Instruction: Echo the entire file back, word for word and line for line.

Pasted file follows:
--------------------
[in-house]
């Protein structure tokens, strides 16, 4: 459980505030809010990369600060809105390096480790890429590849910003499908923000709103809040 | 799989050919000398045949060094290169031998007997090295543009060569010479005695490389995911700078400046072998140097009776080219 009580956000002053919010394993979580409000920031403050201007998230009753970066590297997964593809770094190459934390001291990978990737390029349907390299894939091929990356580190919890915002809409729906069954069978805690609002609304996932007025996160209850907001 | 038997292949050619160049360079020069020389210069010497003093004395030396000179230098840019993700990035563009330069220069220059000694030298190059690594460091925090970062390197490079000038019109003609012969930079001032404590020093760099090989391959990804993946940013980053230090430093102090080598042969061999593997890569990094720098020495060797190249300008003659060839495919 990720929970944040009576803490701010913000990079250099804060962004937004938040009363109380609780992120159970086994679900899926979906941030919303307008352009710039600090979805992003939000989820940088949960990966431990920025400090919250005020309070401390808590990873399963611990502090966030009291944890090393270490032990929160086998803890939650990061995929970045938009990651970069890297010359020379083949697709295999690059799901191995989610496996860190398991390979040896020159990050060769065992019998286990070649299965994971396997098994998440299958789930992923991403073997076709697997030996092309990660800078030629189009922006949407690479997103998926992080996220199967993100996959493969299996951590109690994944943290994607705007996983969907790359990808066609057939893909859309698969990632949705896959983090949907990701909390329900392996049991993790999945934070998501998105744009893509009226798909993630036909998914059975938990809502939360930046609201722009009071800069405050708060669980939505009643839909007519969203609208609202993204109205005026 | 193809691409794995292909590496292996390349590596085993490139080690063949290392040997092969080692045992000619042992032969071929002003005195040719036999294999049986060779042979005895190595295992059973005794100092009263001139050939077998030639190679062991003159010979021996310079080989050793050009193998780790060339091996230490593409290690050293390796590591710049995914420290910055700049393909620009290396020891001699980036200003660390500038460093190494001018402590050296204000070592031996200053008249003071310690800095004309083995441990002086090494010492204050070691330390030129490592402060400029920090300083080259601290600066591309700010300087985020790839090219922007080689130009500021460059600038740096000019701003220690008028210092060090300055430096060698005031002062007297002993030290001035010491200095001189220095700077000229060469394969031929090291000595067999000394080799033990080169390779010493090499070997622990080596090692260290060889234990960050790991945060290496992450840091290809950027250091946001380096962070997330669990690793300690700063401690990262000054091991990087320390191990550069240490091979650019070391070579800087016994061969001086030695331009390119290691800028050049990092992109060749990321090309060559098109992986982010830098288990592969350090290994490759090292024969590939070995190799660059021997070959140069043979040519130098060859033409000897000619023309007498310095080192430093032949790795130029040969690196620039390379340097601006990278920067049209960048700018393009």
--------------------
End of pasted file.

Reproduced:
[in-house]
């Protein structure tokens, strides 16, 4: 459980505030809010990369600060809105390096480790890429590849910003499908923000709103809040 | 799989050919000398045949060094290169031998007997090295543009060569010479005695490389995911700078400046072998140097009776080219 009580956000002053919010394993979580409000920031403050201007998230009753970066590297997964593809770094190459934390001291990978990737390029349907390299894939091929990356580190919890915002809409729906069954069978805690609002609304996932007025996160209850907001 | 038997292949050619160049360079020069020389210069010497003093004395030396000179230098840019993700990035563009330069220069220059000694030298190059690594460091925090970062390197490079000038019109003609012969930079001032404590020093760099090989391959990804993946940013980053230090430093102090080598042969061999593997890569990094720098020495060797190249300008003659060839495919 990720929970944040009576803490701010913000990079250099804060962004937004938040009363109380609780992120159970086994679900899926979906941030919303307008352009710039600090979805992003939000989820940088949960990966431990920025400090919250005020309070401390808590990873399963611990502090966030009291944890090393270490032990929160086998803890939650990061995929970045938009990651970069890297010359020379083949697709295999690059799901191995989610496996860190398991390979040896020159990050060769065992019998286990070649299965994971396997098994998440299958789930992923991403073997076709697997030996092309990660800078030629189009922006949407690479997103998926992080996220199967993100996959493969299996951590109690994944943290994607705007996983969907790359990808066609057939893909859309698969990632949705896959983090949907990701909390329900392996049991993790999945934070998501998105744009893509009226798909993630036909998914059975938990809502939360930046609201722009009071800069405050708060669980939505009643839909007519969203609208609202993204109205005026 | 193809691409794995292909590496292996390349590596085993490139080690063949290392040997092969080692045992000619042992032969071929002003005195040719036999294999049986060779042979005895190595295992059973005794100092009263001139050939077998030639190679062991003159010979021996310079080989050793050009193998780790060339091996230490593409290690050293390796590591710049995914420290910055700049393909620009290396020891001699980036200003660390500038460093190494001018402590050296204000070592031996200053008249003071310690800095004309083995441990002086090494010492204050070691330390030129490592402060400029920090300083080259601290600066591309700010300087985020790839090219922007080689130009500021460059600038740096000019701003220690008028210092060090300055430096060698005031002062007297002993030290001035010491200095001189220095700077000229060469394969031929090291000595067999000394080799033990080169390779010493090499070997622990080596090692260290060889234990960050790991945060290496992450840091290809950027250091946001380096962070997330669990690793300690700063401690990262000054091991990087320390191990550069240490091979650019070391070579800087016994061969001086030695331009390119290691800028050049990092992109060749990321090309060559098109992986982010830098288990592969350090290994490759090292024969590939070995190799660059021997070959140069043979040519130098060859033409000897000619023309007498310095080192430093032949790795130029040969690196620039390379340097601006990278920067049209960048700018393009």